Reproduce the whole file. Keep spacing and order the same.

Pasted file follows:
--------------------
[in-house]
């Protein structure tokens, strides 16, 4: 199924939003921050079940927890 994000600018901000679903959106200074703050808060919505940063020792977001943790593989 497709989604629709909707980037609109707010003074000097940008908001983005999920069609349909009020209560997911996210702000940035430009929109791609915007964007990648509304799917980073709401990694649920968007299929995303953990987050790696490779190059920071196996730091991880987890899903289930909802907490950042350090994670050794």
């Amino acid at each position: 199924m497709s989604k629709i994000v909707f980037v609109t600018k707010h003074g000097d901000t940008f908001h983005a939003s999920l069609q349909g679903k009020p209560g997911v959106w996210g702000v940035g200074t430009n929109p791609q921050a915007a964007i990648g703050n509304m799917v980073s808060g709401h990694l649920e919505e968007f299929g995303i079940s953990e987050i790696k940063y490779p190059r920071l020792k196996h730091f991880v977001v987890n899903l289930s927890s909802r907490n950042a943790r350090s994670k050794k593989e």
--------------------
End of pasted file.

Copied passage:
[in-house]
């Protein structure tokens, strides 16, 4: 199924939003921050079940927890 994000600018901000679903959106200074703050808060919505940063020792977001943790593989 497709989604629709909707980037609109707010003074000097940008908001983005999920069609349909009020209560997911996210702000940035430009929109791609915007964007990648509304799917980073709401990694649920968007299929995303953990987050790696490779190059920071196996730091991880987890899903289930909802907490950042350090994670050794």
């Amino acid at each position: 199924m497709s989604k629709i994000v909707f980037v609109t600018k707010h003074g000097d901000t940008f908001h983005a939003s999920l069609q349909g679903k009020p209560g997911v959106w996210g702000v940035g200074t430009n929109p791609q921050a915007a964007i990648g703050n509304m799917v980073s808060g709401h990694l649920e919505e968007f299929g995303i079940s953990e987050i790696k940063y490779p190059r920071l020792k196996h730091f991880v977001v987890n899903l289930s927890s909802r907490n950042a943790r350090s994670k050794k593989e």